Photo credit:Nathan Ray Seebeck-USA TODAY Sports
Around the NHL: Hurricanes sign Caleb Jones; Kylington speaks out; Leafs ink Cowan
By Mike Gould6 months ago
Thursday wasn’t quite as busy around the National Hockey League as Wednesday was, but we still saw a couple signings and heard some encouraging news about a player set to make his return to the league.
We’ll begin our Thursday news roundup in Raleigh, N.C. and work our way west from there.
Hurricanes add Caleb Jones to stacked D group
The Carolina Hurricanes made another addition to their expansive defensive group on Thursday afternoon, signing former Chicago Blackhawks rearguard Caleb Jones to a one-year contract.
Jones, 26, performed pretty well for the Blackhawks in a mid-rotation role last season, collecting 16 points and averaging more than 19 minutes per night in 73 games. He’ll earn $775,000 with the Hurricanes this year.
But the bigger question related to this signing is: Carolina has to move a defenceman now, right? They have nine guys with considerable NHL experience under contract for next season, with prospect Alex Nikishin looking like a potential star waiting in the wings. Something’s gotta give.
We talked yesterday about the Hurricanes “completing” their deal with the Philadelphia Flyers to bring in Tony DeAngelo. He’s one of five pending UFA defencemen on this Hurricanes squad, alongside Brady Skjei, Brett Pesce, Jalen Chatfield, and Jones. Dylan Coghlan will become an RFA in 2024; Dmitry Orlov, Brent Burns, and Jaccob Slavin can become UFAs in 2025.
That’s the dictionary definition of a logjam. The Hurricanes have a tiny little bit of cap space, but not nearly enough to make a meaningful addition — likely to their forward group — without a corresponding subtraction. If they were to trade Pesce, what kind of forward might they be able to target?
Leafs sign surprise pick Easton Cowan
The Toronto Maple Leafs sent ripples through the crowd at Bridgestone Arena in Nashville when they selected forward Easton Cowan with their first-round pick (No. 28 overall) at the 2023 NHL Draft this past June.
A lot of draft analysts had Cowan pegged as a third-round pick, although a couple expected him to go in the second. Seemingly only TSN’s Craig Button had him as a fringe first-rounder, slotting him in at No. 34 on his final rankings.
Brad Treliving and Co. clearly believe in Cowan, a five-foot-eleven winger who scored 53 points in 68 games with the London Knights during the 2022–23 OHL regular season, and they signed him to his standard entry-level contract on Thursday.
Cowan hails from Strathroy, Ontario and is all but a lock to return to the OHL next year (and likely the year after that, too). We could see him suit up for Team Canada at the IIHF World Junior Championship in 2024.
The Leafs made just three 2023 draft picks after finally advancing past the first round of the Stanley Cup Playoffs earlier this year. After nabbing Cowan with the 28th pick, they had to wait all the way until the fifth round to take Hudson Malinoski from the AJHL’s Brooks Bandits. They rounded out their draft class with Lethbridge Hurricanes defenceman Noah Chadwick in the sixth round.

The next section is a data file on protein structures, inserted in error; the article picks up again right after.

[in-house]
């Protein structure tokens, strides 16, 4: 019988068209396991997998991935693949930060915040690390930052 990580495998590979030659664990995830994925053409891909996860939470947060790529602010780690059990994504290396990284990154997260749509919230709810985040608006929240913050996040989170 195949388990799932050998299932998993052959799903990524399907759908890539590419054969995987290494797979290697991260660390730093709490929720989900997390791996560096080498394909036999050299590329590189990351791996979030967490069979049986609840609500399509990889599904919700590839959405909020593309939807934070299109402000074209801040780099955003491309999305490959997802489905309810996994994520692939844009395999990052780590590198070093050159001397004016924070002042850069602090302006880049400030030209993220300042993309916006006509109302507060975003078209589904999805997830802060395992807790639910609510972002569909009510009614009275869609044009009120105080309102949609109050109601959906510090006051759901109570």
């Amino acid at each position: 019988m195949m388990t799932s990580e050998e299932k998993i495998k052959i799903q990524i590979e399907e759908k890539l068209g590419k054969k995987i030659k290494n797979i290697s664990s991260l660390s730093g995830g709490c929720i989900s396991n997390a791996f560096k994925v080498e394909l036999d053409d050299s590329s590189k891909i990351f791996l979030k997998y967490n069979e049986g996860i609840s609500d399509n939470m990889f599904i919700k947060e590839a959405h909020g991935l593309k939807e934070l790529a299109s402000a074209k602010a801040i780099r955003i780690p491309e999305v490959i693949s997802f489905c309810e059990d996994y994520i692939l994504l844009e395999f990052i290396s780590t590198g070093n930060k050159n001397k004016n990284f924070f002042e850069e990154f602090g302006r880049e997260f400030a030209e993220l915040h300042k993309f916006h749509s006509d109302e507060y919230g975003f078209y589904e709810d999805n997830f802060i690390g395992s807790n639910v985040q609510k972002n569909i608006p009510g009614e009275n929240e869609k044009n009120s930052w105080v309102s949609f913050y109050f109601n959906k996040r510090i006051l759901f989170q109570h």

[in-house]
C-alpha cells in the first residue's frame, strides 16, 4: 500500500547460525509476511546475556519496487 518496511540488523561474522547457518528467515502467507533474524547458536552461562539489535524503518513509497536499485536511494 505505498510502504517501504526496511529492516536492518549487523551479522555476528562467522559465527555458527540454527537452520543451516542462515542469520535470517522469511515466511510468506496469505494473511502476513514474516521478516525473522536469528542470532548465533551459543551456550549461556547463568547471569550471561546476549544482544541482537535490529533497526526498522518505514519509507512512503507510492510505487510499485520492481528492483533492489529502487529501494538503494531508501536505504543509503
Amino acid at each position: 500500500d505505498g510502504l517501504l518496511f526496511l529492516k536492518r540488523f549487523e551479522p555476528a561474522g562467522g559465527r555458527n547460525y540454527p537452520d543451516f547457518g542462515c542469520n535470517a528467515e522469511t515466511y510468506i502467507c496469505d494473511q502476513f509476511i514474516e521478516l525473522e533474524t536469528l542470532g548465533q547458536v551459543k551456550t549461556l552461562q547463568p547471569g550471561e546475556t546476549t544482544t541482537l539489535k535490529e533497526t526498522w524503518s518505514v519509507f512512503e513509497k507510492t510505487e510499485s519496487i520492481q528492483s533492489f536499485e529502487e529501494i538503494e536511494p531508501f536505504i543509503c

Oliver Kylington speaks out on mental illness
We’ll wrap up today with a Calgary Flames story. Promising young defenceman Oliver Kylington broke out with the Flames in the 2021–22 season, putting up 34 points while playing on a superb pairing with Chris Tanev.
But, despite signing a two-year extension in the summer, Kylington didn’t return to the Flames in 2022–23. The team kept the details of his situation private, only insisting that it had nothing to do with substance abuse. The Flames struggled to make up for Kylington’s absence in 2022–23 and ultimately missed the playoffs.
On Thursday, Kylington spoke publicly for the first time on his experience with mental illness. In an interview with Swedish writer Henrik Sjöberg, Kylington detailed his experiences recovering from mental and psychological problems connected with family-related trauma.
“It was a very challenging year for me personally,” Kylington said (translated from Swedish). “These are things that have been going on in the family for many years but which escalated to get worse and there were mental and psychological problems I suffered from.
“I think I deal with the problem like maybe everyone else does, by just sweeping it under the rug and putting the lid on but for me it led to mental illness and I felt very bad about how I dealt with my problems and almost went into the wall and felt that now it’s enough,” Kylington continued. “I needed to face these problems we had as a family and today I am incredibly grateful for this journey I started and then had to finish.”
Kylington also revealed that he underwent cognitive behavioural therapy and other forms of treatment during his year-long absence from hockey, and he shared his excitement to return to the Flames in the 2023–24. Regardless of your affiliation as a fan, Kylington should be at or near the top of your list of players to root for next season.
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